Food and Water

Worms for dinner? Europe backs insect-based food in a bid to promote alternative protein

image of a person cooking

Insects could soon be on the menu as a healthy source of protein and nutrients. Image: Unsplash/Conscious Design

Sean Fleming
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Food Security

  • The European Union just gave the green light to using mealworms in food.
  • Edible insects are high in proteins and vitamins.
  • They also consume fewer natural resources than livestock.
  • But the demand for meat-based protein is set to double by 2050.

Worms are now firmly on the menu in Europe.

The European Union (EU) has ruled that the larval stage of the Tenebrio molitor beetle, the mealworm, is safe for people to eat and it will shortly be on the market as a “novel food”.

EU researchers said that the worms, eaten whole or in powder form, are protein-rich, while the UN Food and Agriculture Organization said that edible insects “contain high-quality protein, vitamins and amino acids for humans”.

Have you read?

Green insects

As well as being a nutritious food source, insects consume fewer resources than traditional livestock. There are, of course, many parts of the world where insects are already part of everyday diets. Industrializing their production and consumption could open up new routes to feeding the world’s growing population and alleviating some of the environmental pressures caused by conventional agriculture.

Ensuring access to safe, healthy sources of food is a key part of the UN’s Sustainable Development Goal (SDG) drive. From zero hunger to climate action, from ending poverty to ensuring responsible use of resources, many of the 17 SDGs relate to the food people eat, how it is grown and how it is distributed.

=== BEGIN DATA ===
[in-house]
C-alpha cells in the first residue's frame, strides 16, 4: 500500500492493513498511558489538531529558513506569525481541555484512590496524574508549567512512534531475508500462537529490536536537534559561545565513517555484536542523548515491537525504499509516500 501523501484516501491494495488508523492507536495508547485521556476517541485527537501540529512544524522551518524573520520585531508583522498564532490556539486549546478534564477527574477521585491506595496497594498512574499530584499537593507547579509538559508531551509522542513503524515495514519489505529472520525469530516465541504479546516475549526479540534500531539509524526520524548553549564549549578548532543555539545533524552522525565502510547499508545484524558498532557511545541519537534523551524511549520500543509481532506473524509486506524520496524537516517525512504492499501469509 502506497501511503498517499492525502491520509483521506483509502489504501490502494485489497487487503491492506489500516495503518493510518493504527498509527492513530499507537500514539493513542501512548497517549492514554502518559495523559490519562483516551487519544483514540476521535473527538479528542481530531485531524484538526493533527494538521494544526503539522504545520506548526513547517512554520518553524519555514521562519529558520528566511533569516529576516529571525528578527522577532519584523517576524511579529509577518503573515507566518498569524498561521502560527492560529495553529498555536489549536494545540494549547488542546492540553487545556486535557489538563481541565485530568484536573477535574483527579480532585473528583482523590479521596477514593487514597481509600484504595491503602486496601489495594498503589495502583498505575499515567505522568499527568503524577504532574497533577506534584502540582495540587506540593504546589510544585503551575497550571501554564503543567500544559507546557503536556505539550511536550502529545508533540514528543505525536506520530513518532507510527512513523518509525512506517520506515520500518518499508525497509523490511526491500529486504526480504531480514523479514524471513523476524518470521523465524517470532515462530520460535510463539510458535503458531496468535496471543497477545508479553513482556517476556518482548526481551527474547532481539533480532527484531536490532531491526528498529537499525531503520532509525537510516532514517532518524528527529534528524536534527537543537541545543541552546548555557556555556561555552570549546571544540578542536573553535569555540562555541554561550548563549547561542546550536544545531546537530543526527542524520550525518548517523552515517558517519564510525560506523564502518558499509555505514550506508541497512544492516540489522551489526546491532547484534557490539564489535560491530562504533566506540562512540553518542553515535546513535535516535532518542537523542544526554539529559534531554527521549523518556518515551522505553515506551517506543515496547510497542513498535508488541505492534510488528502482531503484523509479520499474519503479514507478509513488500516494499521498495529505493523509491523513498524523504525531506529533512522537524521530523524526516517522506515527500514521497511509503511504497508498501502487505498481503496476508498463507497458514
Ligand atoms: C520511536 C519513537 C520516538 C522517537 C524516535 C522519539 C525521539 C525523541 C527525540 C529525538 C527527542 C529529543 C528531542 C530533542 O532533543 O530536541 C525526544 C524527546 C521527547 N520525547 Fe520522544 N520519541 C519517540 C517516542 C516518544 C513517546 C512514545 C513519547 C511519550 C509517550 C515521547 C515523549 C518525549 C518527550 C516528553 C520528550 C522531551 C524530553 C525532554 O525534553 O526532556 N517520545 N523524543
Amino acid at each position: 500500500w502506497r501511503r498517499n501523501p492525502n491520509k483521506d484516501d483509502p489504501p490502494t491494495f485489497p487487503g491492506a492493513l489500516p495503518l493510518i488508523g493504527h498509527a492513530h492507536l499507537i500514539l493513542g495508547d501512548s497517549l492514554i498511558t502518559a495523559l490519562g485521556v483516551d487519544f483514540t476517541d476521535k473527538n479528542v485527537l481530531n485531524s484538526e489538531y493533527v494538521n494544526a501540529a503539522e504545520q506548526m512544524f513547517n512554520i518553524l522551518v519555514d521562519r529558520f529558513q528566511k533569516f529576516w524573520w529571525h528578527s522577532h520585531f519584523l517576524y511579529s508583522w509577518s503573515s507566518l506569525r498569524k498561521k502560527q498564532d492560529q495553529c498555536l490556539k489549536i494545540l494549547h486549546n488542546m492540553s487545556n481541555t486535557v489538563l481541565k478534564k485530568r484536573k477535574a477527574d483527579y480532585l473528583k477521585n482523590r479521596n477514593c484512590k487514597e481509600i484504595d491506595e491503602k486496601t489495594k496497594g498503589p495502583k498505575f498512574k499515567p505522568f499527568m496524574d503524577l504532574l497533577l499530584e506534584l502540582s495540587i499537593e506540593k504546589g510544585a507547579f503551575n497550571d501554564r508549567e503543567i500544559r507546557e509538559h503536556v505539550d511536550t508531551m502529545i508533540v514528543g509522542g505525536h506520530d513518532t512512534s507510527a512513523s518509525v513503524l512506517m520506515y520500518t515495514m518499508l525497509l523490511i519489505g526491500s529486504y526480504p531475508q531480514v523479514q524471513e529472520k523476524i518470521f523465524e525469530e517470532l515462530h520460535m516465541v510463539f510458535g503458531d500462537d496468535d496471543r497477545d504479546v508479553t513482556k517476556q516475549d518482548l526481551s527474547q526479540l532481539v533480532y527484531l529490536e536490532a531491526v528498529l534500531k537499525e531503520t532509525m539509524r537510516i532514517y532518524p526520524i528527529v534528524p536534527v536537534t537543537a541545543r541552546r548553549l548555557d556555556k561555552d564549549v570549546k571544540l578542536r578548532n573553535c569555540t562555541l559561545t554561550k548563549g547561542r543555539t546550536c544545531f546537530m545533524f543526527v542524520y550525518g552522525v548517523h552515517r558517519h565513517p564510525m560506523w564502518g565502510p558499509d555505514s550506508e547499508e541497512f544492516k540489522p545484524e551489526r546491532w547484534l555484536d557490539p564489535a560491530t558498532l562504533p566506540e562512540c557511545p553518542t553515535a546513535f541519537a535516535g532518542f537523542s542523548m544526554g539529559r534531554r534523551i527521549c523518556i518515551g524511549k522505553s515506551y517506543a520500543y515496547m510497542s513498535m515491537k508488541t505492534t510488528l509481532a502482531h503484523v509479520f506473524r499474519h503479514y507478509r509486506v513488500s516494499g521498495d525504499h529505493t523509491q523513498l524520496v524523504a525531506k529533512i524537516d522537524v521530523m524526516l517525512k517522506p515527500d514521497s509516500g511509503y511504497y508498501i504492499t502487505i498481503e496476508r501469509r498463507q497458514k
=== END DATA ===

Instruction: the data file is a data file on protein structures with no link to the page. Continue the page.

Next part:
According to the World Economic Forum’s Meat: The Future report, keeping up with the demand for animal-derived protein could put meeting the SDGs and Paris Climate Agreement targets in jeopardy.

Livestock around the world is responsible for around 14.5% of all greenhouse gas emissions relating to human activity. The need for land – whether for grazing animals or growing crops to feed animals – is “the single greatest driver of deforestation, with major consequences for biodiversity loss,” the paper says.

Production changes

Another approach to closing the protein gap is growing artificial meat and other protein alternatives. Lab-grown meat requires animal stem cells, which are cultured in nutrient-rich material. Protein alternatives, like mycoprotein (which is derived from fungi), are used to create meat-free meals.

Meat production has boomed in the past 50-plus years. According to Our World in Data, in the early 1960s, Europe and North America were the largest meat producing areas, but this has now changed. Asia accounts for around 40-45% of global meat production, while Europe and North America’s share had fallen to 19% and 15%, respectively.

a graph showing the amount of meat production from 1961 to 2018, with China making the most meat
Meat is a growing business. Can insect-derived protein change people’s eating habits? Image: Our World in Data

That change reflects broader shifts around eating habits; by 2050, the demand for meat-based protein is expected to double, according to Meat: The Future. “Currently, animal-based protein provides 40% of the world’s protein supply though meat, fish and dairy products such as eggs and milk,” the paper’s authors write.

“However, as meat-based protein (for instance, beef, lamb, pork and chicken) is tasty, protein-rich and energy-dense, it is the preferred or aspirational way for a significant part of the global population to consume protein. Consequently, as the population grows and the world becomes richer and more urbanized, demand for meat-based protein is growing fast.”

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Related topics:
Food and WaterIndustries in DepthSustainable DevelopmentGeographies in Depth
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